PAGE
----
I saw these wonderful little cake truffles on Bakerella's blog, where she also has many other delectable baked goods and decorating ideas. She calls them cake balls, although I found that name to be a little non-descript and didn't do justice to the actual thing, which is very much a truffle with cake and frosting in the middle (can we say yum?). Not only did this dessert look fun and creative, it was also the perfect way to use up some of my boxed cake mixes and frostings that I bought on a whim on a 10 for $10 sale. I think the best part of this recipe is that there are endless possibilities for these truffles – the three ingredients are boxed cake mix, cake frosting, and chocolate for the outer shell. Bakerella used red velvet with cream cheese frosting and semi-sweet chocolate, which sounds and looks great. I went with a white confetti cake mix and made some truffles using cream cheese frosting and some with a lemon frosting, just for variety, all coated with white chocolate.
One thing to note though, is that while this recipe is beyond simple in procedure, it is very time intensive, at least the first time you make it. It took me one night and one whole afternoon to complete everything, with most of the time spent on repetition of simple steps. Still, it was definitely worth the hard work! I was able to make about 70 cake truffles from the recipe, and they are absolutely delicious – it is surprising how moist the cake centers are! I guess when I first went to make this recipe I envisioned the cake centers to be like little balls of the boxed cake, as if I had taken a melon baller and just scooped out rounded cake bites. But really with the frosting mixed in, the taste and texture is entirely different, very moist and decadent. These would be perfect to bring to a party, and they look great when they're done! I'll definitely be adding this one to my repertoire to bring to future dinner parties.
Cake Truffles (makes about 70) original recipe from Bakerella
1 box cake mix, any flavor (I used white confetti – "rainbow party chip")
1 container of ready to use frosting (16 oz.), any flavor (I used some cream cheese frosting and some lemon frosting)
Chocolate for coating the truffles, any type (I used just a little more than 1 lb. of white Ghiradelli chocolate)
1. Bake cake as directed on box. Allow to cool completely.
2. Crumble cake finely, using hands.
3. Stir in frosting, at room temperature, until well distributed through cake crumbs.
4. Shape cake into small balls, about 1" in diameter (I made mine similar to the size of Lindt truffle balls). Place balls on a cookie sheet and chill for several hours in the freezer (I did mine overnight).
5. Melt chocolate in the microwave a couple of ounces at a time, and one by one, dip the frozen cake balls into the chocolate to coat. Set on wax paper to allow to set.
6. Store in an air-tight container. The are great at room temperature or refrigerated – try it both ways!
Okay so you've seen how straightforward the directions are. Now you can see the process I went though – hopefully my tips will be helpful to you as you make these truffles yourself:
So I went and baked my cake in two 8" round pans, since I'm not too fond of my 9×13" casserole pan. I think in the future I will stick with 9×13", since that size means less cake skin, which is actually really tough to crumble. Of course, you could also just trim off the tougher skin, but I didn't want any of it to go to waste.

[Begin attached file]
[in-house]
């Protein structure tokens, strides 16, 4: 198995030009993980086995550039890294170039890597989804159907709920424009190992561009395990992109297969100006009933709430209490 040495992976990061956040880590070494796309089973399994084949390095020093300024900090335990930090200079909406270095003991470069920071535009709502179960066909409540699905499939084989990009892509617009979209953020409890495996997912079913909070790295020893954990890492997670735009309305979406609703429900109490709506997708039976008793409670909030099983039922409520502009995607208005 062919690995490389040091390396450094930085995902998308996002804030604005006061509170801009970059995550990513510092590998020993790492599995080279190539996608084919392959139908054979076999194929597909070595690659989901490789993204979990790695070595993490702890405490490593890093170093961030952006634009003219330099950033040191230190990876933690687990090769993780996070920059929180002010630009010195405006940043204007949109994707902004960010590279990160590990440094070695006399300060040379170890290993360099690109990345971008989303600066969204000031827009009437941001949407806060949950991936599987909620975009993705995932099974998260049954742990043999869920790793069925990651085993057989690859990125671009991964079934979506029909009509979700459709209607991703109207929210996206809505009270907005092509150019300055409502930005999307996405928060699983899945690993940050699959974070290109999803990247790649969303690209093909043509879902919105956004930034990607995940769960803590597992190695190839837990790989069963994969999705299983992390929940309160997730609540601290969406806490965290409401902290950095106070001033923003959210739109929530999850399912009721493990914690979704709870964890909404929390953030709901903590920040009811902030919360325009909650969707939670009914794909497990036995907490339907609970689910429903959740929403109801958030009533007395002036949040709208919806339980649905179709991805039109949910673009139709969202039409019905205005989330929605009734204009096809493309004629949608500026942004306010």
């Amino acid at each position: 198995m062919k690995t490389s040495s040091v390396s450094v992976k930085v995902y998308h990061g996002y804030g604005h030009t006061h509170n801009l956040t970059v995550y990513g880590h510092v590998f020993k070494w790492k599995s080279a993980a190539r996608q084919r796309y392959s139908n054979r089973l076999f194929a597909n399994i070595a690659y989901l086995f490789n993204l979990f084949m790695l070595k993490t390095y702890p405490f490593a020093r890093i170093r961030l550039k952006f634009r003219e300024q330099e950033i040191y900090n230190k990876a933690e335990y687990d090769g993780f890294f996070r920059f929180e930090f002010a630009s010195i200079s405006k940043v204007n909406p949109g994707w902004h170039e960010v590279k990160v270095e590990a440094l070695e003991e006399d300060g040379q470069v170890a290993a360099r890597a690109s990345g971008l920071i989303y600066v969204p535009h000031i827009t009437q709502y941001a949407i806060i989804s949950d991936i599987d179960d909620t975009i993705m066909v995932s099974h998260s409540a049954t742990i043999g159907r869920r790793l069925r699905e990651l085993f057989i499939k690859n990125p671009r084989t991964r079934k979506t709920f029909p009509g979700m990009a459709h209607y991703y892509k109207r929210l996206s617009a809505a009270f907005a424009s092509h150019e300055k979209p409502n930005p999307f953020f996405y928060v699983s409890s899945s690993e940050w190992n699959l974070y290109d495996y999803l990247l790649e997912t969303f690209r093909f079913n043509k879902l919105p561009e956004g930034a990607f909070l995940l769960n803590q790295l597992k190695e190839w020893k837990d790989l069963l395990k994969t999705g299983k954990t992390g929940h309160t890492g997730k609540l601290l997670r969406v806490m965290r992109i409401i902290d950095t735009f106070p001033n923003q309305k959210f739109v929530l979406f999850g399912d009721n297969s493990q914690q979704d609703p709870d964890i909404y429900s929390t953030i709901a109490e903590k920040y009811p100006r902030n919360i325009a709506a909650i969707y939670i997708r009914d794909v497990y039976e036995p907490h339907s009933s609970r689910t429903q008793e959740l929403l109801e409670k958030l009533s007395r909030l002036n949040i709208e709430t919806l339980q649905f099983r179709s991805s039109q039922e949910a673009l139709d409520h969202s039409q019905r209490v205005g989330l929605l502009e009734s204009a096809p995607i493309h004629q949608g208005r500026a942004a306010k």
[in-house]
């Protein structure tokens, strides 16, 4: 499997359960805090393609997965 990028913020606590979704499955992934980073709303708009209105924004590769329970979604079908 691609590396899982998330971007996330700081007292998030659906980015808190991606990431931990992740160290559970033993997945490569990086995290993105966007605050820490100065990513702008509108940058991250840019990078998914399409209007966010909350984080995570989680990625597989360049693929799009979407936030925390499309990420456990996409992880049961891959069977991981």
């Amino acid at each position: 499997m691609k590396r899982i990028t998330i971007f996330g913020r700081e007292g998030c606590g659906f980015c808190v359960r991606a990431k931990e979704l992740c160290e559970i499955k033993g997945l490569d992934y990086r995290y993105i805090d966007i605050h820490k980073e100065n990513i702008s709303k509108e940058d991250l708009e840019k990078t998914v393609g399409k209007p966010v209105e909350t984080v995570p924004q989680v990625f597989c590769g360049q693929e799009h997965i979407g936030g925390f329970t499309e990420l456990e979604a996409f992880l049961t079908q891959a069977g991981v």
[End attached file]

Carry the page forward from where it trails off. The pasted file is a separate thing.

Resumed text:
Crumbling the cake was a pretty laborious process, since I was doing it by hand. I wanted to maintain the lightness of the cake crumbs, so I had to be careful not to end up squishing the cake together as I was crumbling it. The skin would always crumble into giant chunks instead of soft crumbs, so I had to work extra hard to break those up. It was also sad to see the pretty confetti broken up into tiny little dots – the confetti effect didn't exactly make it nicely into the truffle like I had hoped, but it was there more or less.
To make the cake balls, I recommend working with the cake crumbs in batches (I did mine in 3 separate ones). That way you don't have crumbs flying everywhere as you stir in the frosting… unless you have a really big bowl. I also separated mine into batches so that I could make some with lemon frosting instead of cream cheese frosting. You can't skimp on the frosting at all – I tried doing that for one of the batches and the balls were really really tough to form. They kept crumbling in my hands as I was rolling them together. You really need enough frosting to serve as the glue between all the crumbs. When I had less than adequate frosting, some of the crumbs wouldn't stick together, and a few of those in the centers of a ball would cause the whole ball to fall apart as soon as you applied pressure while rolling it. But be patient, and wash your hands often since they will get gunky after you roll enough of them. The original recipe says you can get about 50 balls, but I got 70 of them, so your mileage may vary.
To coat the balls, use two spoons – spoon up some chocolate on the first spoon (left hand for righties), and place a cake ball onto the chocolate in the spoon. Using the second spoon (right hand), scoop up some chocolate and spoon it over the top of the ball, and using the second spoon to pick up and rotate the ball on the first spoon so that the entire ball is nicely coated. Pick up the ball with the second spoon and deposit gently onto wax paper to allow to harden. Note that since the cake balls were frozen, they will be very cold and will cause the chocolate to harden very fast. So work quickly as you are dipping and rotating the balls, otherwise the chocolate on your spoons will start to get stiff. I didn't have any trouble with cake bits crumbling off and falling into the chocolate this way, so remember to freeze the cake balls well.